RODRICK JONES AND LINDA JONES, Appellees
On Appeal from the 134th Judicial District Court
Dallas County, Texas
Trial Court Cause No. 05-04055-G
Before Justices Morris, Wright, and FitzGerald
Opinion By Justice FitzGerald
After a trial without a jury, David Hawkins, individually and d/b/a Davis
Hawkins Homes, appeals the trial
court's judgment against him on Rodrick and Linda Jones's
counterclaims. In six issues, Hawkins challenges the legal and factual
sufficiency of the evidence to support the Joneses' breach of warranty
and DTPA claims, the trial court's rescission award and damage
calculation, the admission of certain evidence, and the denials of his
motion for continuance and plea in abatement. Because all dispositive
issues are clearly settled in law, we issue this memorandum opinion.
The facts and procedural history of this appeal are known to the
parties; we do not relate them in detail here. We affirm the trial
court's judgment. This
dispute arose after Hawkins sold a home to the Joneses in an
owner-financed transaction. Several closing documents contained the
incorrect lot number for the property. After their unsuccessful
attempts to correct the title issue, the Joneses stopped paying their
mortgage and moved out of the home. Hawkins then sued the Joneses for a
declaration that they were liable under the note and deed of trust and
for the costs of repairing the property. He also sought a declaration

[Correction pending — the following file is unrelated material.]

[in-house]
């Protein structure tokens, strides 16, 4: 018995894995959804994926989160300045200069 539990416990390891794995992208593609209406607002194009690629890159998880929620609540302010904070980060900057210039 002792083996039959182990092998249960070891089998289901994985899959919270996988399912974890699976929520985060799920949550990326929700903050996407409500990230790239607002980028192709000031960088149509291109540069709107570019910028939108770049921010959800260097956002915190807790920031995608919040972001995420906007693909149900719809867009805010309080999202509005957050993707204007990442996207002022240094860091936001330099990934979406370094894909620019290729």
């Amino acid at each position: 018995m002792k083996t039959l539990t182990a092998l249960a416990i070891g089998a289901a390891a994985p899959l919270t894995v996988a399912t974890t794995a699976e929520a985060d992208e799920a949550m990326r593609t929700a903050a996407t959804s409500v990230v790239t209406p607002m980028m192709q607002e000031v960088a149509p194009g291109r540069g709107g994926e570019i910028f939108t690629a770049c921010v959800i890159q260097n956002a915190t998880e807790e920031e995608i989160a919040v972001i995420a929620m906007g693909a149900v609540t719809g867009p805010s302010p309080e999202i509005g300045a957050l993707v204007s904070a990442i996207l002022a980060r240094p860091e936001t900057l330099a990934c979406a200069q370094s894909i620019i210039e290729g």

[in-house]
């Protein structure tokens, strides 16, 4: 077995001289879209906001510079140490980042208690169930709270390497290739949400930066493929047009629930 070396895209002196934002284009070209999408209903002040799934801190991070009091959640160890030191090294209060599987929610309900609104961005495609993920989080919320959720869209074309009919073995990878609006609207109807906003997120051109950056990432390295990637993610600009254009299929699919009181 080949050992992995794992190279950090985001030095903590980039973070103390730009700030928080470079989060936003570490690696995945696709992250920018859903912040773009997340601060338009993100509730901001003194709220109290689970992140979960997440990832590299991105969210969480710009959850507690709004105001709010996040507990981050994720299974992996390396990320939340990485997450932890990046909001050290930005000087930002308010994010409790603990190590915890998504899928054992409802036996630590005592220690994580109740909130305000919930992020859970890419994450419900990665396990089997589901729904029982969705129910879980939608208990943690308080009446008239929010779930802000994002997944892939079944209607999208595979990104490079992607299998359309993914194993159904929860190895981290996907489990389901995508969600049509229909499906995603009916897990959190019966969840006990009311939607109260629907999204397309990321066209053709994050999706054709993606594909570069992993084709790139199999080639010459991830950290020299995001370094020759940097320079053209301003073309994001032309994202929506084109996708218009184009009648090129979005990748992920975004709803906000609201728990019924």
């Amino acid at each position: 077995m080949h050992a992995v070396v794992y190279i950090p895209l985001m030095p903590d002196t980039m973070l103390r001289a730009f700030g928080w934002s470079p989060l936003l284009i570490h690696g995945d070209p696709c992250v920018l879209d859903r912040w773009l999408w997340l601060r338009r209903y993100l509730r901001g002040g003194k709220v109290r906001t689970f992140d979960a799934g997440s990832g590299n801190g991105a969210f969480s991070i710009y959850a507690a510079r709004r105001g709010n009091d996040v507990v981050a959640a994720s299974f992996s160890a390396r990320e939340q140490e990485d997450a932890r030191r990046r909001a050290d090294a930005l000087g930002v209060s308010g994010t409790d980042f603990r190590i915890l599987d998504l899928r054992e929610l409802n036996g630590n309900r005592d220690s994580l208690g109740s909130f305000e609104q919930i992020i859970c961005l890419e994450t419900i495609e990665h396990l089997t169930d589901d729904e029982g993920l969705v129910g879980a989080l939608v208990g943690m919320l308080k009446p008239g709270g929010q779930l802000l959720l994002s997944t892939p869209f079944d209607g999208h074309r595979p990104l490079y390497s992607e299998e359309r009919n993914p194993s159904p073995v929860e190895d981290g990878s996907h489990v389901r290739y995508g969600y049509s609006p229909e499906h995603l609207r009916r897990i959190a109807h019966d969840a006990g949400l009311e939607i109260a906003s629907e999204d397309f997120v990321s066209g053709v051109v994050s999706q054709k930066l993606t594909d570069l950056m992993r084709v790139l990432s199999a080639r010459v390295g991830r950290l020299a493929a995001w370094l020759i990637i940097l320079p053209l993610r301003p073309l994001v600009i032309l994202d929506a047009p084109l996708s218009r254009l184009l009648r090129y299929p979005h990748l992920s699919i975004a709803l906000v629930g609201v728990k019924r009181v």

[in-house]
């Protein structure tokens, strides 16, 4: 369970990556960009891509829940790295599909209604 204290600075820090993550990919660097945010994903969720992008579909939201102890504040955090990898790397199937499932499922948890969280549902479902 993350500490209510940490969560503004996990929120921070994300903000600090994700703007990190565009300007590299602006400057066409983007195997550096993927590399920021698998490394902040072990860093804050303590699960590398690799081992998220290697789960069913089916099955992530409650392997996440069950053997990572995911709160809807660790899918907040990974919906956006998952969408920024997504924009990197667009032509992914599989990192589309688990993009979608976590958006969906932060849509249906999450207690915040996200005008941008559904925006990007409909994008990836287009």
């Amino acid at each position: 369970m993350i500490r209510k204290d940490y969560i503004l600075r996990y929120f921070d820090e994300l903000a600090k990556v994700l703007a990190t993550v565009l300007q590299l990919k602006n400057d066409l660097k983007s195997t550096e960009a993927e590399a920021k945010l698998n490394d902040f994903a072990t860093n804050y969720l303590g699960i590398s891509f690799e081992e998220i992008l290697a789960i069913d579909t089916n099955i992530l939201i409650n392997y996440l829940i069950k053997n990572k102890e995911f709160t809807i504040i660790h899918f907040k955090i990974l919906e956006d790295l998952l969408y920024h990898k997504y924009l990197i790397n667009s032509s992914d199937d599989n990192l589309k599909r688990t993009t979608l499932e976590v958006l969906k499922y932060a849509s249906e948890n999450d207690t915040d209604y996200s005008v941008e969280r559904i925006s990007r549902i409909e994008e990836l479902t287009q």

that he had no liability to the Joneses. The Joneses filed a
counterclaim alleging breach of warranty, deceptive trade practices,
and fraud in a real estate transaction. They sought compensatory,
multiple and exemplary damages, as well as rescission of the contract.
The trial court rendered a take nothing judgment on Hawkins's claims and
found in favor of the Joneses on each of their claims. The trial court awarded damages of
$10,746.42, additional damages of $10,746.42 and rescinded the contract. Hawkins appeals.
his first two issues, Hawkins contends the evidence was legally and
factually insufficient to support the Joneses' claims for breach of warranty and DTPA violations. The
Joneses respond that Hawkin's failure on appeal to challenge the trial court's conclusion that he
violated section 27.01 of the Texas Business and Commerce Code makes it unnecessary to
address these issues. They argue we must therefore affirm the trial court's judgment based on the
unchallenged ground. We agree.
On appeal, an appellant must attack all independent grounds that fully support
a judgment. Britton v. Tex. Dep't of Crim. Justice, 95 S.W.3d 676, 681 (Tex. App.-Houston